Does your university have troubles? At the risk of turning this post into the academic equivalent of Monty Python’s “Four Yorkshiremen” sketch, your school probably has nothing on Northern New Mexico College. The situation there has come up before on this blog, and to summarize let’s just say their administration hasn’t exactly covered itself in glory. To keep it short, I’ll simply note that they’ve already passed most universities’ nightmare scenario of laying off tenured faculty and are now charting new ground.
I know about this story because I follow the work of a dedicated group of individuals who call themselves the Northern New Mexico College Study Group and who have been blogging this horror show for some time now. The latest post there is a tour de force of informed dissent against the policies of President Nancy “Rusty” Barcelo:
In 2014, the NNMC Study Group assembled a core group of accountants and a forensic auditor to conduct a financial analysis of NNMC for the years of Barcelo’s presidency: 2010, 2011, 2012 and 2013. This analysis is based on public New Mexico State Audits from 2010 to 2013….
Our analysis found that the Audited Financial Statements show very clearly: 1) a decline in total revenue, 2) a decline in operating revenue, and 3) deep reductions in the college’s net assets. Further, in four years, President Barcelo has turned previous surpluses into deficit.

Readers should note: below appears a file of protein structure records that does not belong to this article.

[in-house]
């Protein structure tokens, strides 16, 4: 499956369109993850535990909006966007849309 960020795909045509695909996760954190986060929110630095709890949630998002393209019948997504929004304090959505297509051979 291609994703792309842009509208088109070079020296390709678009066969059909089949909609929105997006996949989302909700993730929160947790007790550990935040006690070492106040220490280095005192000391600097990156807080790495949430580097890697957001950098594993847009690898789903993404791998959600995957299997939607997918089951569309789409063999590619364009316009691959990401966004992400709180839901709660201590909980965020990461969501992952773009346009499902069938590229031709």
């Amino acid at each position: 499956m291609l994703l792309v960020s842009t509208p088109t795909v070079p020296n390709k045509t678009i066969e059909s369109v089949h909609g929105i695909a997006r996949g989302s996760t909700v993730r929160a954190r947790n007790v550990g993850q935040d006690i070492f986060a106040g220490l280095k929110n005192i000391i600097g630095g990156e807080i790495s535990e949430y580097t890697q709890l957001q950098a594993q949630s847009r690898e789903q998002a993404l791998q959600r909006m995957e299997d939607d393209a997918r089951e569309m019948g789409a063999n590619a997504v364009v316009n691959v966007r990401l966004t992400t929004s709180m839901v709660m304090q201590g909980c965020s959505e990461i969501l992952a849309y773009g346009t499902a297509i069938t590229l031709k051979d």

Now this kind of analysis is hardly unprecedented. Many of you reading this probably know that AAUP President Rudy Fichtenbaum and longtime AAUP leader Howard Bunsis have been helping chapters all across the country do the same kind of thing for years now.
Yet this effort in New Mexico strikes me as something more. Read their web site and you’ll see that the Northern New Mexico College Study Group has taken very deep dives into a wide range of subjects such as no-bid contracts, administrative salaries and the school’s mission as an Hispanic Serving Institution.
I think this kind of far-reaching investigative effort should be a model across the country for concerned stakeholders at schools that don’t practice administrative transparency when transparency matters most. The best analogy I can think of is to organized labor’s corporate campaigns of the 1990s, like when the Service Employees International Union (or SEIU) launched the Justice for Janitors campaign, and began to investigate issues well beyond the immediate issue of getting a good contract.
With respect to faculty, most of us (especially those of us working on a contingent basis) probably have way too much to do already to conduct the extraordinary amount of ongoing research that you can find on that web site and blog. Nevertheless, you can see just by reading what’s there that these efforts have already changed the local conversation about Northern New Mexico’s future. None of us want to work at schools where this kind of campaign becomes a necessity, but it should be re-assuring that some of our brothers and sisters are breaking new ground in higher education activism so that we can emulate them if things ever get this bad for us too.